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Bug ID: JDK-4413615 Use of readClassDescriptor/writeClassDescriptor is overloaded
JDK-4413615 : Use of readClassDescriptor/writeClassDescriptor is overloaded

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Name: boT120536			Date: 02/08/2001

java version "1.3.0"
Java(TM) 2 Runtime Environment, Standard Edition (build 1.3.0-C)
Java HotSpot(TM) Client VM (build 1.3.0-C, mixed mode)

The JDK object streams use the read/writeClassDescriptor methods for two
purposes.  This makes overriding these methods very difficult.

In the most common case these methods are used to describe the class of an
object being serialized.  In this case the class is always Serializable.  This
is important because the only public way to get a ObjectStreamClass is through
ObjectStreamClass.lookup which will only return ObjectStreamClasses for
Serializable classes.  Using this one can then implement a version of
writeClassDescriptor which sends the descriptor in a different way and a
version of readClassDescriptor which receives this information and uses
ObjectStreamClass.lookup to find or create the appropriate descriptor.

There is however a less common use of read/writeClassDescriptor which makes
overriding these methods much more difficult (though not quite impossible, see
workaround below).  When an instance of a Class object is serialized out it is
handled specially and the stream ends up calling read/writeClassDescriptor for
the class of which the Class object represents.  In this case the class may not
be Serializable (the Class object is an instance of java.lang.Class which is
Serializable, but may represent some other class which is not a Serializable).
Because the ObjectOutputStream uses default (package) access methods to
construct the ObjectStreamClass to be written this poses no problem for an
implementation of writeClassDescriptor.  However a custom implementation of
readClassDescriptor has no means of creating an ObjectStreamClass for a class
which is not Serializable.

This all makes the ability to override the read/writeClassDescriptor much less
useful than it would otherwise be.  It also seems to me to be part of a bigger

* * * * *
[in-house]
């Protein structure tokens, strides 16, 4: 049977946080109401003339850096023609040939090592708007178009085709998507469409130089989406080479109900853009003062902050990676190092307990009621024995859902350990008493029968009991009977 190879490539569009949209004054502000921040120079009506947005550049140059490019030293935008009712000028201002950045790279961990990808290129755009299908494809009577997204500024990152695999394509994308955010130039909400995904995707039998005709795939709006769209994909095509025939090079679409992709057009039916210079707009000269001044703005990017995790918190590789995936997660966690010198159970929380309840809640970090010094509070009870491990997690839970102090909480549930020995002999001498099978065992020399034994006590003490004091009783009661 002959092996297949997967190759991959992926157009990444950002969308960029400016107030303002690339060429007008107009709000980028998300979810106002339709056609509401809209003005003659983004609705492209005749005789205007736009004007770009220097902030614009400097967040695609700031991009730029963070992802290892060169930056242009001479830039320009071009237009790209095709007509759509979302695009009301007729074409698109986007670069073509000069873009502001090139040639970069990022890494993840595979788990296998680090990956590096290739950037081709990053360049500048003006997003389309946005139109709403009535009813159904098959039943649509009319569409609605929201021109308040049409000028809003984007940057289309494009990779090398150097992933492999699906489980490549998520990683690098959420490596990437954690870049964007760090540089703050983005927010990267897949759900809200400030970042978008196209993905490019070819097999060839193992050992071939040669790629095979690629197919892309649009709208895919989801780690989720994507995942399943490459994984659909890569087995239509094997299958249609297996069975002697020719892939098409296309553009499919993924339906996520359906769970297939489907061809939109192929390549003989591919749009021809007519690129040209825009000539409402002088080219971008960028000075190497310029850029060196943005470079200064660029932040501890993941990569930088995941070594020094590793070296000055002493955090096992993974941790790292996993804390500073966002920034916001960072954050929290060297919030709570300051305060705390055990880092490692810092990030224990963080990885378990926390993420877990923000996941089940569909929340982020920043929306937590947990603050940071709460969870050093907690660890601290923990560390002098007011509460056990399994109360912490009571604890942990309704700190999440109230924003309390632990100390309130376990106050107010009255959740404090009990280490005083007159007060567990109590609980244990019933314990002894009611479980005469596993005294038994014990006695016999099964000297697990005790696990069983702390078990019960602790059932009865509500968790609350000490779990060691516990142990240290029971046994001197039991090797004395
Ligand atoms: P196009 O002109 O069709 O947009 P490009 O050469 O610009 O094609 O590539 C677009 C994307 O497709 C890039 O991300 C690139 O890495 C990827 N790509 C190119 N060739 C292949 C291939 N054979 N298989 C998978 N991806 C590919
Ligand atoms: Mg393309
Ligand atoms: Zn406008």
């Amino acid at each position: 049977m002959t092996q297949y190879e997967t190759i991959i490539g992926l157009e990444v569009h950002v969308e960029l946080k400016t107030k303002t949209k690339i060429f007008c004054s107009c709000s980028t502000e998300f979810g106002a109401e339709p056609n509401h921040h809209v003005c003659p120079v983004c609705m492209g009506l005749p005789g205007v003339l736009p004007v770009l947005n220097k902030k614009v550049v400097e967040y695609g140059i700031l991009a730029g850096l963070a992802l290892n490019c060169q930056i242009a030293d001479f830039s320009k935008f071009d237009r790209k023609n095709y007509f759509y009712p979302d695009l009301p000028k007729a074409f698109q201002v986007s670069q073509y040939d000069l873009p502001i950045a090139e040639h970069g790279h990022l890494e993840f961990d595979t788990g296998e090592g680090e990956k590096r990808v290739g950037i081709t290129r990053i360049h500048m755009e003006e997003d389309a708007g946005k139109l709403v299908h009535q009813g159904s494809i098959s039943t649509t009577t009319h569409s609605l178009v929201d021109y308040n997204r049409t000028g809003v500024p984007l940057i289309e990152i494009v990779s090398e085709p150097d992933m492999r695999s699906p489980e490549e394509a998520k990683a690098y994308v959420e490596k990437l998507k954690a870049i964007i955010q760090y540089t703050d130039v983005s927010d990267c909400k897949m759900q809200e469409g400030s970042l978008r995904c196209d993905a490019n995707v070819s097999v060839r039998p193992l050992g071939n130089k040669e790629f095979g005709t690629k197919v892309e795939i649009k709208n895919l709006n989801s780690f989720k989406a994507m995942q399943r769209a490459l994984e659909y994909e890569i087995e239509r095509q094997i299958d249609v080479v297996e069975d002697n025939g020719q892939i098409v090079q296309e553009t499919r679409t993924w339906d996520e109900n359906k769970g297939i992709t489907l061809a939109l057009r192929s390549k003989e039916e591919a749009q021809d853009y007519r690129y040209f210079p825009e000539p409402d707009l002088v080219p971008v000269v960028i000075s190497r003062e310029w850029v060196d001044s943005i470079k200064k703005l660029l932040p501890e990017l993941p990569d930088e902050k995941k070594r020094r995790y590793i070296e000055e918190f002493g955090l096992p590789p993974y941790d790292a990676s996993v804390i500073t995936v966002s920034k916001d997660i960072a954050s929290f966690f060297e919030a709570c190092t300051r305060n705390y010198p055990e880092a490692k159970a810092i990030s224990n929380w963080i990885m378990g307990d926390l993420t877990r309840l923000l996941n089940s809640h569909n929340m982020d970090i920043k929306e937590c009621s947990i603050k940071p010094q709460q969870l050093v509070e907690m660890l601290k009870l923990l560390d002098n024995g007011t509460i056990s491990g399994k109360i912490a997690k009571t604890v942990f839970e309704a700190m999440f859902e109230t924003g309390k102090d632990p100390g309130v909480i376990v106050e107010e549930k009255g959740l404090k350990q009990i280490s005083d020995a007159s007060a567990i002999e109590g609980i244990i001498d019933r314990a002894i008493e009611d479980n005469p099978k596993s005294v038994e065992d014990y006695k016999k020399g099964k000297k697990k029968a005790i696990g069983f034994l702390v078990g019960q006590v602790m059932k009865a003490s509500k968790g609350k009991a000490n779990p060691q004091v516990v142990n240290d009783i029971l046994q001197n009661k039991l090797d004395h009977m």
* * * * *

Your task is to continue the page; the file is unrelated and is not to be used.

question about serializing Class objects.  It seems a little strange to allow
this, that is what classloading is for.
(Review ID: 110681) 



The use of class descriptors for describing both the class of a serialized
object, and the class of a serialized (perhaps non-serializable) Class object
itself is rooted in the serialization protocol itself, and is unlikely
to change at this point, if for no reason other than compatibility.

The submitter is correct, however, in discerning that ObjectStreamClass
should provide a lookup() variant that allows application code to obtain
class descriptors for non-serializable classes.  Unfortunately, it's late in
the merlin cycle to add a new API, and a usable (albeit ugly) workaround
exists, so this addition may have to be delayed until a subsequent release.

michael.warres@east 2001-03-26

Name: boT120536			Date: 02/08/2001

There are two workarouds, niether is pleasant.

1.  Use AccessibleObject and reflection to use the default (package) access
method lookpClassInternal on ObjectStreamClass.  This version of the method
doesn't check to make sure that the descriptor is for a Serializable class
before returning.  This obviously only works if you can set the security policy
to allow the AccessibleObject call to work.

2.  Construct your subclass of ObjectInputStream to have a member variable
which is a subclass of ObjectOutputStream (no, that is not a typo).  Have this
subclassed ObjectOutputStream override writeClassDescriptor in such a way that
it stores away the last class descriptor written to an instance variable of
your ObjectInputStream subclass.  Have the output of this ObjectOutputStream be
written to a NullOutputStream, you don't care about it, you are only concerned
with the class descriptor you get in writeClassDescriptor.

In the readClassDescriptor you use the information sent by writeClassDescriptor
to get your hands on the appropriate class.  Call ObjectStreamClass.lookup with
this class as an argument.  If it returns null then the class is not
Serializable.  Call writeObject() on the ObjectOutputStream described above
passing the class as an argument.  This will cause the ObjectOutputStream to
create an appropriate ObjectStreamClass and pass it in to
writeClassDescriptor.  At this point it can be stored in an instance variable.
When the call to writeObject returns you can return the value of this instance
variable from readClassDescriptor.  Be sure to call reset() on the
ObjectOutputStream before or after each use.

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